A twisted normality
In challenging educational environments, it is essential to constantly police what passes as "normal". The benchmark of what is acceptable must at least resemble that which is upheld by law. Unfortunately, this is not always the case.
Susan was a newly qualified teacher at a large FE college. A few months in, she was teaching a group of male students in a classroom in an isolated part of the college. One of the students became disruptive and Susan told him his behaviour was unacceptable. Before she could continue with the disciplinary process, he squared up to her and described the many ways he would rape her until she was dead, then left the classroom. If this event had taken place anywhere else bar a classroom setting, Susan would have dialed 999.
The other students responded with a mix of amusement and outrage. Susan would not allow them to see her fear: summoning all her resilience, she continued with the session. After the students left the room she began to shake. She pushed a desk against the door to secure herself, then vomited: partially due to shock, partially due to her early pregnancy.
Unsure how to deal with the incident, she spoke to her temporary manager, who suggested that she consult the most senior staff member on the campus. This person told her that the student had a learning difficulty, but was so skilled in his vocation that he would no doubt win awards for the college. It was suggested that Susan should work harder on behaviour management strategies, to try to offer the student a more supportive environment. No official disciplinary action should be sought.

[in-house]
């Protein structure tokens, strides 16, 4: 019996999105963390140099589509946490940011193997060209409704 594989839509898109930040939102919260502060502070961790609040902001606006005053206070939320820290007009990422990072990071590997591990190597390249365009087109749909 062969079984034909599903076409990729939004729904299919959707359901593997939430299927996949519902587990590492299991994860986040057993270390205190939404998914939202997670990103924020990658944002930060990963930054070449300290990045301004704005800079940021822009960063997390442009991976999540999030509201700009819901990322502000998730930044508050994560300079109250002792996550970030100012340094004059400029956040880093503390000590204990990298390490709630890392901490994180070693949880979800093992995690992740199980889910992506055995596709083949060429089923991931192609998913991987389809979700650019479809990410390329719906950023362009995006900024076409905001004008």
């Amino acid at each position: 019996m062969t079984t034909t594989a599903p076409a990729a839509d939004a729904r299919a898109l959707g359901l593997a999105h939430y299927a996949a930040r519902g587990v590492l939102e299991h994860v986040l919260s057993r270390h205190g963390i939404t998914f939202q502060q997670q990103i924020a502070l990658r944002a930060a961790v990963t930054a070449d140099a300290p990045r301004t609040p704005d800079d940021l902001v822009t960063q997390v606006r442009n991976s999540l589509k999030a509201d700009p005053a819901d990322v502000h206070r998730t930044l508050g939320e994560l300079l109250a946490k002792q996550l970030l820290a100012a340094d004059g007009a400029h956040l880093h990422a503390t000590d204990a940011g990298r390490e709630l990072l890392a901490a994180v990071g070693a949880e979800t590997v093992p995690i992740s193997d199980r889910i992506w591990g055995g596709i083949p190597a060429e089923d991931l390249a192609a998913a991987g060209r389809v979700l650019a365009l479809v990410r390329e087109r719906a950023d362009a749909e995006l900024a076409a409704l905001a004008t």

After a few months of regular accounts from the student of how she would die during acts of extreme sexual violence, Susan found her limit. She learned that the student had knowledge of her whereabouts outside college. The thought of putting her children at risk was beyond what she could cope with. She went back to management and was told to change her daily routine "just in case". By this point she had miscarried, and though she didn't blame the stress of the incidents, it didn't help.
The student was fast-tracked through the course, but was re-enrolled at the college 18 months later. Upon hearing this, Susan - stronger, wiser and now unwilling to accept grossly misogynistic mismanagement - left the building. She bypassed hierarchy and went to the top. There were important meetings with sympathetic head-tilting, but nothing changed to improve either safety or communications. When she realised this, Susan left the building permanently. It wouldn't happen again, at least not to her. She refused to accept that it was "normal".
Sarah Simons works in a large FE college in Mansfield.